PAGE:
schooner


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schooner

(sko͞o`nər), sailing vessel, rigged fore-and-aft, with from two to seven masts. Schooners can lie closer to the wind than square-rigged sailing ships, need a smaller crew, and are very fast. They were first constructed in colonial America and because of their speed became one of the favorite craft of the United States and Canada in the latter half of the 18th cent. and the first half of the 19th cent. Schooners were widely used in the North Atlantic fisheries and the North American coastal trade until World War I, when they were replaced by power-driven craft.

Bibliography

See H. I. Chapelle, The History of American Sailing Ships (1935); J. F. Leavitt, Wake of the Coasters (1970); N. Haley, The Schooner Era (1972).

Schooner

 

a fore-and-aft rigged vessel with at least two masts. With displacements of 100 to 5,000 tons, schooners are used as cargo, fishing, sport, and training vessels. Most modern schooners are equipped with internal-combustion engines, which enable them to travel during calm weather and in narrow fairways. The barkentine and the brigantine are special types of schooners.

schooner

[′skün·ər]
(naval architecture)
A sailing vessel with two or more masts rigged fore and aft.

schooner

a sailing vessel with at least two masts, with all lower sails rigged fore-and-aft, and with the main mast stepped aft
References in classic literature ?
It was now nearly the hour of high tide, but the waves were so great that in their troughs the shallows of the shore were almost visible, and the schooner, with all sails set, was rushing with such speed that, in the words of one old salt, "she must fetch up somewhere, if it was only in hell".
At anchor a schooner looks better; she has an aspect of greater efficiency and a better balance to the eye, with her two masts distributed over the hull with a swaggering rake aft.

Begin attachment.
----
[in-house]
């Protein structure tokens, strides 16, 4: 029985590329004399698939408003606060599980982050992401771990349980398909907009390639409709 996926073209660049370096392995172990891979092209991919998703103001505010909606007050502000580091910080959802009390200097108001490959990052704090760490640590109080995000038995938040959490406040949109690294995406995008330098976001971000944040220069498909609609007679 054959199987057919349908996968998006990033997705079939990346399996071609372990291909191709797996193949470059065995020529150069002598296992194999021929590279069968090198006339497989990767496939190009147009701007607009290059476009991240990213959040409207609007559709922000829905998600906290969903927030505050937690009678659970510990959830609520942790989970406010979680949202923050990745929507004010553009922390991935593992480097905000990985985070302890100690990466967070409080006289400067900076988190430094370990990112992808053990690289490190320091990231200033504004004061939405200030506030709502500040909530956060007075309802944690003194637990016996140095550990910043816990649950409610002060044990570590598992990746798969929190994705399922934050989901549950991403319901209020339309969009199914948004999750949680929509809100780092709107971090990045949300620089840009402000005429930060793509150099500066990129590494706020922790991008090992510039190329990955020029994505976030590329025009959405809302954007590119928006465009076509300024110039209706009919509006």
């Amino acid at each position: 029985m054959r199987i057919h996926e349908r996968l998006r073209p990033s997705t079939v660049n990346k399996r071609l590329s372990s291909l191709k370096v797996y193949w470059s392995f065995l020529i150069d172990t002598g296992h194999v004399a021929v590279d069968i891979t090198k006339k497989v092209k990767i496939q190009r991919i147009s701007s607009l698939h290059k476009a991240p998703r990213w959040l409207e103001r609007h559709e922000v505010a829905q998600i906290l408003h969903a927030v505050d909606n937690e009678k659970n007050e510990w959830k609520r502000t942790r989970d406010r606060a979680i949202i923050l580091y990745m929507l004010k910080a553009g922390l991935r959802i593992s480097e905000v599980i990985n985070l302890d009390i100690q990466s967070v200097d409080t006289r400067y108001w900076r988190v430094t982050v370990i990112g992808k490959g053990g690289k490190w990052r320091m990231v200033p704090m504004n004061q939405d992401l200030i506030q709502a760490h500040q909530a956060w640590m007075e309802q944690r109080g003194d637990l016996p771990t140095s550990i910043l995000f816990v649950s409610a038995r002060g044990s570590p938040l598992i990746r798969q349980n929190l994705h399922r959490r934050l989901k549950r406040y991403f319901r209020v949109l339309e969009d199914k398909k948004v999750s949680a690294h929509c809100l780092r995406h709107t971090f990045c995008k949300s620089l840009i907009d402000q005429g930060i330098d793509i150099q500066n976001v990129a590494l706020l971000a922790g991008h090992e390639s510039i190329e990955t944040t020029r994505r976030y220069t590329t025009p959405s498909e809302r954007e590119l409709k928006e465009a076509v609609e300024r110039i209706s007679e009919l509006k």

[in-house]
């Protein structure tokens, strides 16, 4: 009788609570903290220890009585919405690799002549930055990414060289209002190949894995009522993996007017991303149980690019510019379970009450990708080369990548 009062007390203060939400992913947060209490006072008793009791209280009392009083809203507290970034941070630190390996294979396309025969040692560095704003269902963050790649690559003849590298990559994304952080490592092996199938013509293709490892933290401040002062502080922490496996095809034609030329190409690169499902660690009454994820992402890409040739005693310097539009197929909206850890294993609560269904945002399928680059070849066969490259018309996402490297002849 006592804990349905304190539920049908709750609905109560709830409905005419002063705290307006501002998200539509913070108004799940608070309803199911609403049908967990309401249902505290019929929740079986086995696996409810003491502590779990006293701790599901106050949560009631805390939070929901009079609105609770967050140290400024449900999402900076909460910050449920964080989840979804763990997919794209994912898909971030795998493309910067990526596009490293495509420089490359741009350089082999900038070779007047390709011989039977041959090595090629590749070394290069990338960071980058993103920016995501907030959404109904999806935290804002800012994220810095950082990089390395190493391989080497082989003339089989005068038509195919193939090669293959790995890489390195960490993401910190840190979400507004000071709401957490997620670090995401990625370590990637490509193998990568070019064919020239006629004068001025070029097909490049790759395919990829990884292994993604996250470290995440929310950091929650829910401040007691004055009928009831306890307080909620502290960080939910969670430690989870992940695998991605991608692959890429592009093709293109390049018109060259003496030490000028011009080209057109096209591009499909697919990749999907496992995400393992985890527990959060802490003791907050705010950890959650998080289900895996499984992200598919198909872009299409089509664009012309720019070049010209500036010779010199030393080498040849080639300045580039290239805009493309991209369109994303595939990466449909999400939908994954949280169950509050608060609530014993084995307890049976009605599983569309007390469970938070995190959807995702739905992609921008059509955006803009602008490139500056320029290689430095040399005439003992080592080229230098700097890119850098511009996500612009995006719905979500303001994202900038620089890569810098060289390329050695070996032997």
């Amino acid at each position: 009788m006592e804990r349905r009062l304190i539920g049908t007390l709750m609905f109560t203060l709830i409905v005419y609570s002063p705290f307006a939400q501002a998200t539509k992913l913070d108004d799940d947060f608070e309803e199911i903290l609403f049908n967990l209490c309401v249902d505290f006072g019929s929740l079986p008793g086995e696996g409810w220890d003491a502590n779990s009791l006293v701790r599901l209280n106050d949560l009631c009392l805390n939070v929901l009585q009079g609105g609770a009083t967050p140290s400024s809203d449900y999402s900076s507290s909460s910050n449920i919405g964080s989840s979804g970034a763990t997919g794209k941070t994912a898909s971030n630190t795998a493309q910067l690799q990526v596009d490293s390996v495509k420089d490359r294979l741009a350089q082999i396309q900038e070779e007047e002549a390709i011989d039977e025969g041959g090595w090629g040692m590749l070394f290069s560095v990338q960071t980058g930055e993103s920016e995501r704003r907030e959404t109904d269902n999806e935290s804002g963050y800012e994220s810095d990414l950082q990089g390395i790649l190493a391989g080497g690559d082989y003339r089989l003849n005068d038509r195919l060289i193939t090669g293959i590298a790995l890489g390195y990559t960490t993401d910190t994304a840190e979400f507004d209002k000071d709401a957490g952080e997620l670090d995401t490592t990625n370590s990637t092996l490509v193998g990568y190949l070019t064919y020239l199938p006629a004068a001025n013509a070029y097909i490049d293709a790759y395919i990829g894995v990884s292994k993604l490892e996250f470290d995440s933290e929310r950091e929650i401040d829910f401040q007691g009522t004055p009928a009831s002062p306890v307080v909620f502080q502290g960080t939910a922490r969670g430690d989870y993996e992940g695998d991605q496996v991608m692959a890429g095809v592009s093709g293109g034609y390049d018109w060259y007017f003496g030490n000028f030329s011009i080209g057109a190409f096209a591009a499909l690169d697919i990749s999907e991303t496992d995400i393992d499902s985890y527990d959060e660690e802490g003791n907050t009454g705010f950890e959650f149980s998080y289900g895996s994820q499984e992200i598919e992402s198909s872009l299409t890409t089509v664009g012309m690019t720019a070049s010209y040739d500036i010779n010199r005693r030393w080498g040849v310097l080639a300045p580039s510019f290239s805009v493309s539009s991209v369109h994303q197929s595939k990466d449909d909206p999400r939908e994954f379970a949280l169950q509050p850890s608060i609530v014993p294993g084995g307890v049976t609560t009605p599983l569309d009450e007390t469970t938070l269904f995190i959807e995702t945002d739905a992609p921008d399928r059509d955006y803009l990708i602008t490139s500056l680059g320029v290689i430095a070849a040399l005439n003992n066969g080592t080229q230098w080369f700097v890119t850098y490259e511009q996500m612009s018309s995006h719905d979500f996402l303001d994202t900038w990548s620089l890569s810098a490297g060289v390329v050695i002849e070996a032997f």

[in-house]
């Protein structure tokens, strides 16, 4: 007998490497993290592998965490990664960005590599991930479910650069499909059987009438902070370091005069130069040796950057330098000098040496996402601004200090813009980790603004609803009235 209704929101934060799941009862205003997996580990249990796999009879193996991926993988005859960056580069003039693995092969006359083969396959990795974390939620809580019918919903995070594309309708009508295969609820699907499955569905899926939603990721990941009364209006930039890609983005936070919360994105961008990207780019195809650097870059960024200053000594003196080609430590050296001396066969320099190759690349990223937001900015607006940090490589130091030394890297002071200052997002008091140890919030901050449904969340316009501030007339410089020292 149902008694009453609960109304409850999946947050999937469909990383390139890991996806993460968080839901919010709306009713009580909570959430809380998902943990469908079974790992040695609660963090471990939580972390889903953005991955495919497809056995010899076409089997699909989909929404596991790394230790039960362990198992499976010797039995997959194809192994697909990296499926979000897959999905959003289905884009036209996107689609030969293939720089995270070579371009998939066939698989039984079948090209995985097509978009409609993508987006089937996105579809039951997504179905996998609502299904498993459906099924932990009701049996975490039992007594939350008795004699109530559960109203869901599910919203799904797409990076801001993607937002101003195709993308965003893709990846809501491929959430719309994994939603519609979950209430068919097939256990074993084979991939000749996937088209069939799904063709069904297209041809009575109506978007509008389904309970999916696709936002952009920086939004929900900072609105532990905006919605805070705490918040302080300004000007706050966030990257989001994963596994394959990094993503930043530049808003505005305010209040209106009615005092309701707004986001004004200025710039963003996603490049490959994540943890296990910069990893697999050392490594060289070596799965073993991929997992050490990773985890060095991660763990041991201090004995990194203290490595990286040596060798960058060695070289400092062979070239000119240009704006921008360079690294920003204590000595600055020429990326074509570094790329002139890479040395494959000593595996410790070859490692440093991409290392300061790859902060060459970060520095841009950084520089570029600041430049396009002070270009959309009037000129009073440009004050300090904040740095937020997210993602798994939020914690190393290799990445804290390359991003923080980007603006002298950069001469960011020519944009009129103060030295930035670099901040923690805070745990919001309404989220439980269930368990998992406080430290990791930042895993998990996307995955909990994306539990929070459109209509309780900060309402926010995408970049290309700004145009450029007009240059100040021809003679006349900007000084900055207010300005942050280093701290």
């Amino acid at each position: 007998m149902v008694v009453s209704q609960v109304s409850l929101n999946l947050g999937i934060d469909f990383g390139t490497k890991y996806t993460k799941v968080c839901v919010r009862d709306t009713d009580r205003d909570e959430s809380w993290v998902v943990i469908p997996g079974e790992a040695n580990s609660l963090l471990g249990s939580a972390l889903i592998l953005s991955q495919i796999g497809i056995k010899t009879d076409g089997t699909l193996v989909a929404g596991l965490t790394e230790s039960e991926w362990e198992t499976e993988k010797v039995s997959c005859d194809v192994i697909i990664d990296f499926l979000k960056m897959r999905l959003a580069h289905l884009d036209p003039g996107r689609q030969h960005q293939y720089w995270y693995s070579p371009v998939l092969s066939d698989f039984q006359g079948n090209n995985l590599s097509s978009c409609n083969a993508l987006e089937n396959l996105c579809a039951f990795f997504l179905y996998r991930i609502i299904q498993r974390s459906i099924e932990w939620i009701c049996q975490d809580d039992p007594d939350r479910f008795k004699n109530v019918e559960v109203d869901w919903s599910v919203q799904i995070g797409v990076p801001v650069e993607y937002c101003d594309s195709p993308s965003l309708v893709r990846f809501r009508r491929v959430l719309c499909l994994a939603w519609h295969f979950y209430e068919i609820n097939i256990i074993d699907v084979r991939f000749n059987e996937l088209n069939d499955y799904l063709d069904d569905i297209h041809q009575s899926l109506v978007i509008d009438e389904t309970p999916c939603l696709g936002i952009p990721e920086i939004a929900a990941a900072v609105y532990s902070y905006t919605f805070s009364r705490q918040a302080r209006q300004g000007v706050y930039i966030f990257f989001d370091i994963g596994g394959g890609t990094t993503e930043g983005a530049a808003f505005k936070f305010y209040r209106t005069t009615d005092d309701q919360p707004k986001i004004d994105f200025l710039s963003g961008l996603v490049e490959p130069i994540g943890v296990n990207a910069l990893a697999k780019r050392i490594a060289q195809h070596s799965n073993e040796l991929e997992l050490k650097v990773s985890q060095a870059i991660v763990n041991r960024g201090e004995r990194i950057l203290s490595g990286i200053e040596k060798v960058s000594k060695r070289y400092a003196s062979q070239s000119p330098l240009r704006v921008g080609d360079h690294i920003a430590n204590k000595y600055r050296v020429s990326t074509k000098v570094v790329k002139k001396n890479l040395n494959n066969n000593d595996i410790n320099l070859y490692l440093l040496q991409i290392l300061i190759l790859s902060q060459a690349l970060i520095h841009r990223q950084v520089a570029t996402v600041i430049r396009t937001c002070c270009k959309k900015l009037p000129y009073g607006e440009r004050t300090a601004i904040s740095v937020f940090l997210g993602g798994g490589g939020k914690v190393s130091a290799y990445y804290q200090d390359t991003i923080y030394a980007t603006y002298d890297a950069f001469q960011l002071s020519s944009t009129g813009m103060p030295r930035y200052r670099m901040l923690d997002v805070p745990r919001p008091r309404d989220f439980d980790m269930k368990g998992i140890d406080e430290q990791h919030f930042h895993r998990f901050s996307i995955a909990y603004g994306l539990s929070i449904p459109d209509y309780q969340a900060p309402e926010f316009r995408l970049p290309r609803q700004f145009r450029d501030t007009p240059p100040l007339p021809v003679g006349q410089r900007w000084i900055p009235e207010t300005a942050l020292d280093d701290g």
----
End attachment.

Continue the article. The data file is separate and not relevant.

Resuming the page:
The schooner, with a triangular riding-sail on the mainmast, played easily at anchor, and except for the man by the cabin-roof - "house" they call it - she was deserted.
We shipped them aboard the Duque de Mondejo's yacht Braganza; the schooner Spindrift had disappeared from the face of the waters for ever.
Such time as he could find from the many duties which had devolved upon him in the matter of obtaining and outfitting the schooner, and signing her two mates and crew of fifteen, had been spent with his employer's daughter.
Maybe Jessie, maybe other fella schooner," came the faltering admission.
Also he could collect the stories and the poems into books, and make sure of the valley and the bay and the schooner.
White marster along schooner plenty friend along me too much.
And near her, just come in from the sea on the wings of the squall, he saw another schooner hove to and dropping a boat into the water.
When the story went around the water-front of how French Frank had tried to run me down with his schooner, and of how I had stood on the deck of the Razzle Dazzle, a cocked double-barrelled shotgun in my hands, steering with my feet and holding her to her course, and compelled him to put up his wheel and keep away, the water-front decided that there was something in me despite my youth.
And I sent a schooner clear to Hawaii to bring back a dismantled sugar mill and a German who said he knew the field-end of cane.
I had glanced occasionally at the approaching schooner, and it was now almost abreast of us and not more than a couple of hundred yards away.